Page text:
HILLMAN: So you mentioned the Transpacific Partnership, and I think that that’s important effort to keep in mind, because I think that the reason why the United States, you know, back in 2013, when Belt and Road was announced, United States didn’t need to say that it was for, or against the Belt and Road, because it had its own positive oriented economic initiative that it was supporting. And so I think the U.S. has, in moving away from that, we can’t just criticize what China is doing. We have to be able to offer an alternative that’s positive that’s based in economics. That’s what Asia wants, and it’s, frankly, that’s what the world wants, especially, you know, developing and emerging markets. So I think we need to both put forward that positive vision, say what we support, and then we need to do the hard work of trying to make better higher quality alternatives available, whether that’s in infrastructure, whether that’s in trade, whether that’s an investment. And the tools that the United States has to do that are different than the tools that China has to do it. But we bring, you know, many different strengths to the table, and, you know, including, you know, transparency and rule of law companies that, you know, will uphold higher standards. And so I do really think that we have, if we put it together, we could have a very competitive attractive offering. But we need to do that. We can’t just say what we’re against.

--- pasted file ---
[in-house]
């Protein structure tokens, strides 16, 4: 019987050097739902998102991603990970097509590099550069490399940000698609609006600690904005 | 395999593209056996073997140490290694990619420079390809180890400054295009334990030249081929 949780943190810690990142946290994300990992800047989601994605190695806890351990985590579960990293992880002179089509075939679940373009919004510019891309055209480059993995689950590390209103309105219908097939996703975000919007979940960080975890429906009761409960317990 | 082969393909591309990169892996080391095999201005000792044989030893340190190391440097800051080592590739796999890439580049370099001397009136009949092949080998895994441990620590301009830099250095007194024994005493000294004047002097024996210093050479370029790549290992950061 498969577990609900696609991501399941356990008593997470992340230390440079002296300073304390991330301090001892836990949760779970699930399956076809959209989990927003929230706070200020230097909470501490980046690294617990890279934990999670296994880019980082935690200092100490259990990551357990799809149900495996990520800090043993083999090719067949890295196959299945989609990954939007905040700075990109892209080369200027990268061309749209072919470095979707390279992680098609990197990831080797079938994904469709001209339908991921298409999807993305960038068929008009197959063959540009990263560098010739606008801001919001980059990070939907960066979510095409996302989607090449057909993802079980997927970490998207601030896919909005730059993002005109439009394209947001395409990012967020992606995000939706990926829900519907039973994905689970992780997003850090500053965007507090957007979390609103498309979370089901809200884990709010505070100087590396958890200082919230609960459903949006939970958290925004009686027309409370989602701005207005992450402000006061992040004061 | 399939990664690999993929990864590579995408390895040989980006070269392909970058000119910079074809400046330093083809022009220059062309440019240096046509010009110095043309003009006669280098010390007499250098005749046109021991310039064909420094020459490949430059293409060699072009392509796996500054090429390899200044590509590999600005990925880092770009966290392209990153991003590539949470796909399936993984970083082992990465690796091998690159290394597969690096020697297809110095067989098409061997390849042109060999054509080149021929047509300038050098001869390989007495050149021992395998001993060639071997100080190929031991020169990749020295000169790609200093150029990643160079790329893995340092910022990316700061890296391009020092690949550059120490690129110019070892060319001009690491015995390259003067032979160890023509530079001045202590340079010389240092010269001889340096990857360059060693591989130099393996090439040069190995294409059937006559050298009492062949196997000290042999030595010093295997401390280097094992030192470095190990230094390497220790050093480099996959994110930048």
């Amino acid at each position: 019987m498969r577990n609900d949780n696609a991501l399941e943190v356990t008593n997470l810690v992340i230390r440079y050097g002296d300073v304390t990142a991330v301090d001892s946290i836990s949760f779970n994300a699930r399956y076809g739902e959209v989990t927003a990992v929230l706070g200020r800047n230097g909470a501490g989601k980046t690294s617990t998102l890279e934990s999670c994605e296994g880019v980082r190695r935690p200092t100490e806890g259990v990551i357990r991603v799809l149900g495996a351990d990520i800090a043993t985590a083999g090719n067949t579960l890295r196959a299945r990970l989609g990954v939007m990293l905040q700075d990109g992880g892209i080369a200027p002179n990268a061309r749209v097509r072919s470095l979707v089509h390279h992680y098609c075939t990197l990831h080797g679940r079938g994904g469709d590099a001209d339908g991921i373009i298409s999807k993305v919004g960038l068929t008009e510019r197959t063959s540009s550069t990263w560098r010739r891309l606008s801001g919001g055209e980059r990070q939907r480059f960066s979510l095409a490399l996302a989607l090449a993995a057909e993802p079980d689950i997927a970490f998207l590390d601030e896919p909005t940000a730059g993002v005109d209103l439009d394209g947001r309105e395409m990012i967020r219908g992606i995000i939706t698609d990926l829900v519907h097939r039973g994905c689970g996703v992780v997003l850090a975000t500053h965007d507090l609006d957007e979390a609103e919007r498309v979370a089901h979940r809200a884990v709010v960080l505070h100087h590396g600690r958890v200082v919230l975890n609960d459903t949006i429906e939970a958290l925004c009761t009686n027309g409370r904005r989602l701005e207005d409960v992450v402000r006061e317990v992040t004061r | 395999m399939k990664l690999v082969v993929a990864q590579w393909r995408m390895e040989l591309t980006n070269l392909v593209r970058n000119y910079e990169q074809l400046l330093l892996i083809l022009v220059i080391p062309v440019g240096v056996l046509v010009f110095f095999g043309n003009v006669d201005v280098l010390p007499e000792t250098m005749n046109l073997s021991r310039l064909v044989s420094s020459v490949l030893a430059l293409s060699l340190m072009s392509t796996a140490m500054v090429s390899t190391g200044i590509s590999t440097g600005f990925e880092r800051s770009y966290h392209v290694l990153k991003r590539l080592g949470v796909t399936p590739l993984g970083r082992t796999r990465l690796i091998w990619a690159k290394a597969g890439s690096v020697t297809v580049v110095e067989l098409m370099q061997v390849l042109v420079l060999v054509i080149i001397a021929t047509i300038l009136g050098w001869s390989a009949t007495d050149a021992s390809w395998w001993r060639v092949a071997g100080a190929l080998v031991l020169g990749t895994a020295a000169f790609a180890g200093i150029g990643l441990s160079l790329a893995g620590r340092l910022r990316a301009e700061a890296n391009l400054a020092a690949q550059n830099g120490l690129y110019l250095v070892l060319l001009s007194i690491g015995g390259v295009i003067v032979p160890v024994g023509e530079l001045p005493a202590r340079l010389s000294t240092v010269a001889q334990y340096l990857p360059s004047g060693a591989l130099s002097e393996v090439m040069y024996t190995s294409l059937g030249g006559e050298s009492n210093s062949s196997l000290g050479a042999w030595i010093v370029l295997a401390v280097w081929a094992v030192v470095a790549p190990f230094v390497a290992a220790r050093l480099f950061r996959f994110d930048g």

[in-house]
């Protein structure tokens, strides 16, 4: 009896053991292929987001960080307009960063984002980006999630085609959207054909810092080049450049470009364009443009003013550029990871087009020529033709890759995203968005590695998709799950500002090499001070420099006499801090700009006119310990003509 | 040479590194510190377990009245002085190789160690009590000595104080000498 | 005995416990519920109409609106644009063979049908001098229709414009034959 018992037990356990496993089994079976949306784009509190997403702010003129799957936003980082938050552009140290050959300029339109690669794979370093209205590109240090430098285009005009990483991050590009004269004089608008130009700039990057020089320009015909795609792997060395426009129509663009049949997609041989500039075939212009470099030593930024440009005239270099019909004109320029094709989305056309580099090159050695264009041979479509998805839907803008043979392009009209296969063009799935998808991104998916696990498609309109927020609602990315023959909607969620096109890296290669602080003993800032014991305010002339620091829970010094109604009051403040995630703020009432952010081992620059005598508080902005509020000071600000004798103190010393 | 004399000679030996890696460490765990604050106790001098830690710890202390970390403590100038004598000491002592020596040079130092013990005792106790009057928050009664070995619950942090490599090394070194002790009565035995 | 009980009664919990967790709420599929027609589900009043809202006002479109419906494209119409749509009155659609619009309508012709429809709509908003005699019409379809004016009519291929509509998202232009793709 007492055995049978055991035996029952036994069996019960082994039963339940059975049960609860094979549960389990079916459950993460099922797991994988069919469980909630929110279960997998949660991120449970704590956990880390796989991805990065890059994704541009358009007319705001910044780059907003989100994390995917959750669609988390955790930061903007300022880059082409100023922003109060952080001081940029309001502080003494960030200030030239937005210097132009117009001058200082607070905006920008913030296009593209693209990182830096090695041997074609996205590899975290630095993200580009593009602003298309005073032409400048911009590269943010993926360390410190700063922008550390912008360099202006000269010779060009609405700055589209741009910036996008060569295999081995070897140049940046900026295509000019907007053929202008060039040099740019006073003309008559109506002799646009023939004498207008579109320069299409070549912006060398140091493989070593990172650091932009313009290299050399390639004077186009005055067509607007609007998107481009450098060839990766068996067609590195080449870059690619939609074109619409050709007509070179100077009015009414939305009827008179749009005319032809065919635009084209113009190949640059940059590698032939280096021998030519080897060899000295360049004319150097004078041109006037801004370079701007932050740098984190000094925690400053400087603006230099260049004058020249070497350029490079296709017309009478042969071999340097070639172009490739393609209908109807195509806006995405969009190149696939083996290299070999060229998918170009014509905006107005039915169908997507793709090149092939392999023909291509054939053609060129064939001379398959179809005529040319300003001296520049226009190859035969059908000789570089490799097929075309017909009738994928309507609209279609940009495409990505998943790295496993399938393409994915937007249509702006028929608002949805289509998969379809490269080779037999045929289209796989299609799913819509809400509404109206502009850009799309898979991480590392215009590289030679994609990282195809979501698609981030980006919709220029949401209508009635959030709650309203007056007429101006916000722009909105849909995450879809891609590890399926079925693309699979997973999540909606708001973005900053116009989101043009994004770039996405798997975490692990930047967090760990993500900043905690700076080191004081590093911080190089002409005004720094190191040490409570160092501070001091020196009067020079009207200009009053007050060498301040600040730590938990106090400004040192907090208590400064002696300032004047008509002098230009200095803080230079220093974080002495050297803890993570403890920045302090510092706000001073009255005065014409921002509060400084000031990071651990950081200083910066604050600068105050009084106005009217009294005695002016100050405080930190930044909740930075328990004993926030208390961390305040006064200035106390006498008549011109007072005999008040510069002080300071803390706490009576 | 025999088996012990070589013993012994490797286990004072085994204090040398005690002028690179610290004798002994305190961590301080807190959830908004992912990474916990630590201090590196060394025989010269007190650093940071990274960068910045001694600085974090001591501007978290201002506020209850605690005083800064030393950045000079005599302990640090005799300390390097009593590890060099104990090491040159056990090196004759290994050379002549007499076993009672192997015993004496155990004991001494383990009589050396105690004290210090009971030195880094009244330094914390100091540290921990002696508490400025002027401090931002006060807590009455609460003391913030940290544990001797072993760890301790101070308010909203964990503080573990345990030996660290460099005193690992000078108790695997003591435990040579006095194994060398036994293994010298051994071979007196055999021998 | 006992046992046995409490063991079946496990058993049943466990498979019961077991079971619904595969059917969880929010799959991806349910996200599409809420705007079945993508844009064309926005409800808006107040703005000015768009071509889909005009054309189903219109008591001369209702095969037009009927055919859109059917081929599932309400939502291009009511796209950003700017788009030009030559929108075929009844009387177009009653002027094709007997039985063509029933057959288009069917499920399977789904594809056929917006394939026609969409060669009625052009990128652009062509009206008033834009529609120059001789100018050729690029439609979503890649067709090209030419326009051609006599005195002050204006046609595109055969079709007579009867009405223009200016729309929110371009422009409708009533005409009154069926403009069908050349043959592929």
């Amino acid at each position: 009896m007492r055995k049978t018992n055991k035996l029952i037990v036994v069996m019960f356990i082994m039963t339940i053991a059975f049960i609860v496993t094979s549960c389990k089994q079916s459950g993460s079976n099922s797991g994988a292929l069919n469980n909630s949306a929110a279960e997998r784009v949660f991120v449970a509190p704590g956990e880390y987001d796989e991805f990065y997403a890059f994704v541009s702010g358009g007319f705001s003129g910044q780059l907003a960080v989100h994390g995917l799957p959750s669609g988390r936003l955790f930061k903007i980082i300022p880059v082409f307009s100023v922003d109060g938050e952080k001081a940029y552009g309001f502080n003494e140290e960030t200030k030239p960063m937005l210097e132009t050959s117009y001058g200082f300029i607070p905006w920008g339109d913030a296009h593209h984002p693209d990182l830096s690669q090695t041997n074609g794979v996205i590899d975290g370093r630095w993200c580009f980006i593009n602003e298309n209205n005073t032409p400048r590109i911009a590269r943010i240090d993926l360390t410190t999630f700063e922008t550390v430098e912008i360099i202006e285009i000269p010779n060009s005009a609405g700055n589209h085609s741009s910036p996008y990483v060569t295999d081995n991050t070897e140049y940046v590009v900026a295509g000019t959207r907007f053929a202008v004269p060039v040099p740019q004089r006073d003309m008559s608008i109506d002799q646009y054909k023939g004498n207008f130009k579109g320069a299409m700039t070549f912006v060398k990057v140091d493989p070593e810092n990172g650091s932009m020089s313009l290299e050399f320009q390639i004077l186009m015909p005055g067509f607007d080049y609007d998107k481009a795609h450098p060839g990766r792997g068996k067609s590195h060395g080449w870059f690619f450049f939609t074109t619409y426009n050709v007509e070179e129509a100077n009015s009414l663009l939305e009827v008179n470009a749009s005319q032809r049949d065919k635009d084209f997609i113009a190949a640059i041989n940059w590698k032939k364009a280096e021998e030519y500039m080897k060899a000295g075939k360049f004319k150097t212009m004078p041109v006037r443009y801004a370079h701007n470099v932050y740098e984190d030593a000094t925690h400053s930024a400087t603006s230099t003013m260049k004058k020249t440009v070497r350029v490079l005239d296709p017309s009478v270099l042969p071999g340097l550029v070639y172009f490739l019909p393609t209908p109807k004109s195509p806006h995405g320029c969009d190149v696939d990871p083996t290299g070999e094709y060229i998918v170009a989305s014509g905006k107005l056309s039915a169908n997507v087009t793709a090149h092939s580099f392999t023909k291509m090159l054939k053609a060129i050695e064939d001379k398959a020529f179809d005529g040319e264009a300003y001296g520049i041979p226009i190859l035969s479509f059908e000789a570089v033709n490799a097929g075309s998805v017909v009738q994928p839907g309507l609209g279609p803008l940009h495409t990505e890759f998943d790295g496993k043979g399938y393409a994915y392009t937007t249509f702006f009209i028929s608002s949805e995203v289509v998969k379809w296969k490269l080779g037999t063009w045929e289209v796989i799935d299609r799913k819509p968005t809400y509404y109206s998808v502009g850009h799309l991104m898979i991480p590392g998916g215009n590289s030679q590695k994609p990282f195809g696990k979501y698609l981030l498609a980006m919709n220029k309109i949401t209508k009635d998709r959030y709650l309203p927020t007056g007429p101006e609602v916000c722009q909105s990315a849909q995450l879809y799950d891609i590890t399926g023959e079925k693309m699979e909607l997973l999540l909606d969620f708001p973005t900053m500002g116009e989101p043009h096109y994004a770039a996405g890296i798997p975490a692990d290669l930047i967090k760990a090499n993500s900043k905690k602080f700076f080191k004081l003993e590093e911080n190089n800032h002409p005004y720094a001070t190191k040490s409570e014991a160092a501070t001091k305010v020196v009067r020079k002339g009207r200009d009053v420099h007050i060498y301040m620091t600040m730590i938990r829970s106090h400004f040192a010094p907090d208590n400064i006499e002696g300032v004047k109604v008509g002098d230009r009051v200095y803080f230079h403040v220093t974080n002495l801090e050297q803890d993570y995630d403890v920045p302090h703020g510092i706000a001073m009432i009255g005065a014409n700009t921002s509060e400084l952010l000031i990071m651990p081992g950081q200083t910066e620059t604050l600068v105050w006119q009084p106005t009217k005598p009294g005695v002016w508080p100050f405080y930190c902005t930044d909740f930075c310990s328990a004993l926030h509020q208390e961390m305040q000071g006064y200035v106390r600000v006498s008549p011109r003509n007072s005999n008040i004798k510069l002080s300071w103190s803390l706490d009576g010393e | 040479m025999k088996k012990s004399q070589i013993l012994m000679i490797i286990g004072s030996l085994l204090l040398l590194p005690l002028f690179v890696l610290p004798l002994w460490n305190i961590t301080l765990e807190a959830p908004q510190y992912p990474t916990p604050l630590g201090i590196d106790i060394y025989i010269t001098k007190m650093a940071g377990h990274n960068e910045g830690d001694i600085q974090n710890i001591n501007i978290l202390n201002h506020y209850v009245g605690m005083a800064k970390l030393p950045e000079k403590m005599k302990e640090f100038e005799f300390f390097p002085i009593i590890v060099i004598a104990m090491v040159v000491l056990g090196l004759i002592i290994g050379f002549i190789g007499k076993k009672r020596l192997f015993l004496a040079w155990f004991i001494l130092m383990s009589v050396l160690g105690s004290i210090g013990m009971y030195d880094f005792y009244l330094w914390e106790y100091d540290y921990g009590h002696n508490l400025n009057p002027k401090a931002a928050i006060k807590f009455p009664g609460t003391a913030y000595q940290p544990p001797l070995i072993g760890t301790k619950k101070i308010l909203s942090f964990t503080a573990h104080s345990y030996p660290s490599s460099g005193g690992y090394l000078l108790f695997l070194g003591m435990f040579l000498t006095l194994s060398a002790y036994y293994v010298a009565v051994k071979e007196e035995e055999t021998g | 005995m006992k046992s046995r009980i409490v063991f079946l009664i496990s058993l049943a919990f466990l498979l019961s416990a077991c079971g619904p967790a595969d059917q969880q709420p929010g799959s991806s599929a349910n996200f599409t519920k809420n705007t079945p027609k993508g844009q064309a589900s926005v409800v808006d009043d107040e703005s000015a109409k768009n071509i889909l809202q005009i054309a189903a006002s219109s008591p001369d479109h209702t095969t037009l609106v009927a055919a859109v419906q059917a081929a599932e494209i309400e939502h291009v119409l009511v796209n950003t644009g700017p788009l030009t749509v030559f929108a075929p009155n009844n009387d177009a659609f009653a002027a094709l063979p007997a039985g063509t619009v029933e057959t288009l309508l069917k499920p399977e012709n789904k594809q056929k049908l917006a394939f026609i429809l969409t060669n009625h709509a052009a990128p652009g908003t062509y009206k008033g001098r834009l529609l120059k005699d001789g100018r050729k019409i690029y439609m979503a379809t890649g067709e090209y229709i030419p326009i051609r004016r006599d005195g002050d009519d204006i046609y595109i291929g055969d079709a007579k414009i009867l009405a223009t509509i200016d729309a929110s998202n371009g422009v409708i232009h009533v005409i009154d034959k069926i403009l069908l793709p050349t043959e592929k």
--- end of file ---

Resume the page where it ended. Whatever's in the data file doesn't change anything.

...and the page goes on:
HEFFNER: Yeah. And let’s be honest. The second term of Donald Trump is not going to rekindle that, but it’s not going to allow for our higher values to be viewed as such when it comes to democratic or commercial practices. Do you see any way of basically having a peaceful, mutually economic, economically mutual relationship between the United States and China in a second Trump term? Or do you think that’s just a, that proposition alone would, would not enable the kind of steps that you’re describing?
HILLMAN: So I think the, I think the first step is, and this isn’t easy because of some of the damage that has been done, but I think the first step is to really try to get you know, partners and allies on the same page. And I think the really un-strategic thing that, that has been done over the last several years is to, you know, is to ratchet up you know a trade war and other types of economic pressure with China at the same time that we’re doing that with countries that should be on our side and presenting a more unified front. So I would, I would think that that would be the first step. And that would give us more leverage when we, you know, are dealing with China, it would help I think get us to a better equilibrium.